"He must have done something. They don't kill you for nothing." - Chicago Gangster Ted Newberry. Rubbed out January 7, 1933

Sunday, March 31, 2019

Curly gets straightened out

Though identified as coal miners, Frank  "Curly" Hines, 28, was under bond in some central Illinois cities for auto theft, he was also a suspected bootlegger as well as hijacker. His brother in-law, 27-year old Smith Tucker had no police record.

On this date in 1929, Hines and Tucker were driving near Wilsonville, Illinois, Hines at the wheel when a large blue sedan came up from behind. On version has it that someone from the sedan called to Hines, who pulled over. Two guys got out of the car and, as Hines approached then, a machine gun opened fire. With numerous wounds, including four to the head. Hines fell to the ground. The gun man then turned his weapon towards the car and let forth another burst which took car of Tucker. The other version is that the killers opened fire as the sedan passed the duo and Hines dropped over the wheel dead, while Tucker took a blast trying to get out of the car. Either way, the boys were done.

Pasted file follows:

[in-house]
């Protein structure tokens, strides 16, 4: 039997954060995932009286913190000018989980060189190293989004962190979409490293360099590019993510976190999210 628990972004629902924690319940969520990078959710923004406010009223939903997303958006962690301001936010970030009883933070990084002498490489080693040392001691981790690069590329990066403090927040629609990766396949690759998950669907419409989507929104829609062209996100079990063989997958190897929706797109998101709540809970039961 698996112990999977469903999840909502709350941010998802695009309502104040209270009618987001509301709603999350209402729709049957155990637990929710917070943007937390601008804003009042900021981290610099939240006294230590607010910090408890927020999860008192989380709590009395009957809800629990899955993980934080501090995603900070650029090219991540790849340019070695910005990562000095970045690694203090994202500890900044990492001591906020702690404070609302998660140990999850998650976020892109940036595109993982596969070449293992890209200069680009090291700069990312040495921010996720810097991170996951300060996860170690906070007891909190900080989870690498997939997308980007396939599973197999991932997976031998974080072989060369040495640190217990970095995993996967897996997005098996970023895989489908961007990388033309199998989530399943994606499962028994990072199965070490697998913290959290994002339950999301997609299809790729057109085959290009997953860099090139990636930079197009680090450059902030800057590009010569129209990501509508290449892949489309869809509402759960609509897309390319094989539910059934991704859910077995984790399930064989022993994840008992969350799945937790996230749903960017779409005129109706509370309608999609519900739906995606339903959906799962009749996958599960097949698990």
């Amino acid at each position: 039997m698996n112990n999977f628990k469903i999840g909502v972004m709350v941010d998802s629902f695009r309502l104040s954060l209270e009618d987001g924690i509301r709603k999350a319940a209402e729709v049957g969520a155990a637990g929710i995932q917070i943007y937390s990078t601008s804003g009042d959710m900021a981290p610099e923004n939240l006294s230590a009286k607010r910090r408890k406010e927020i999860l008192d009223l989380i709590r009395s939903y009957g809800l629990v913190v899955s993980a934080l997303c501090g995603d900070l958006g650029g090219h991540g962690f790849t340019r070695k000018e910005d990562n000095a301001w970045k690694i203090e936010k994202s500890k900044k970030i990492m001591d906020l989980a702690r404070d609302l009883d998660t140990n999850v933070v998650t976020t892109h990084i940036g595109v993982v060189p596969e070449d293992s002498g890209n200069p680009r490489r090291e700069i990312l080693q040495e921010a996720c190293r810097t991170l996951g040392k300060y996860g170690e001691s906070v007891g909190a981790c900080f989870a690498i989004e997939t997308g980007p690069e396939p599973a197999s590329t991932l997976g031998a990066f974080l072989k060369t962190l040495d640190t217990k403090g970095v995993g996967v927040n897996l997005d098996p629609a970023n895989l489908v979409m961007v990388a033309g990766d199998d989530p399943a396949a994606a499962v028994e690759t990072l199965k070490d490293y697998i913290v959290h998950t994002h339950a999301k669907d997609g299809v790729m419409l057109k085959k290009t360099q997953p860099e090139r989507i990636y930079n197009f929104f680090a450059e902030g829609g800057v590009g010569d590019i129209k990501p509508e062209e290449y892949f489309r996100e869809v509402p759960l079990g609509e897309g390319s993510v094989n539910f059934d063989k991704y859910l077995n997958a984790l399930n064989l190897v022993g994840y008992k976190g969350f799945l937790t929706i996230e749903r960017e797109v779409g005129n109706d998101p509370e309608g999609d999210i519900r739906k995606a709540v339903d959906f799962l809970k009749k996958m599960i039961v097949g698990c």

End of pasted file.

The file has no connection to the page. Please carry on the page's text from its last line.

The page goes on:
It's possible that Hines may have hijacked some good hooch from the wrong St. Louis's gang and paid the price.

Saturday, March 30, 2019

Pittsburgh not interested in Brotherly Love

With over 30 arrests, Joe "Woggles" Jacobs was a Philadelphia hoodlum and former chauffeur for Boo Boo Hoff, who left the City of Brotherly Love and headed to Pittsburgh in search of new opportunities. On March 2, there was a raid on some dive and Jacobs was arrested with two other guys. Police found some guns, wire tapping devices and telephone receivers. Their racket seems to have been attempting to tap the lines of bookies.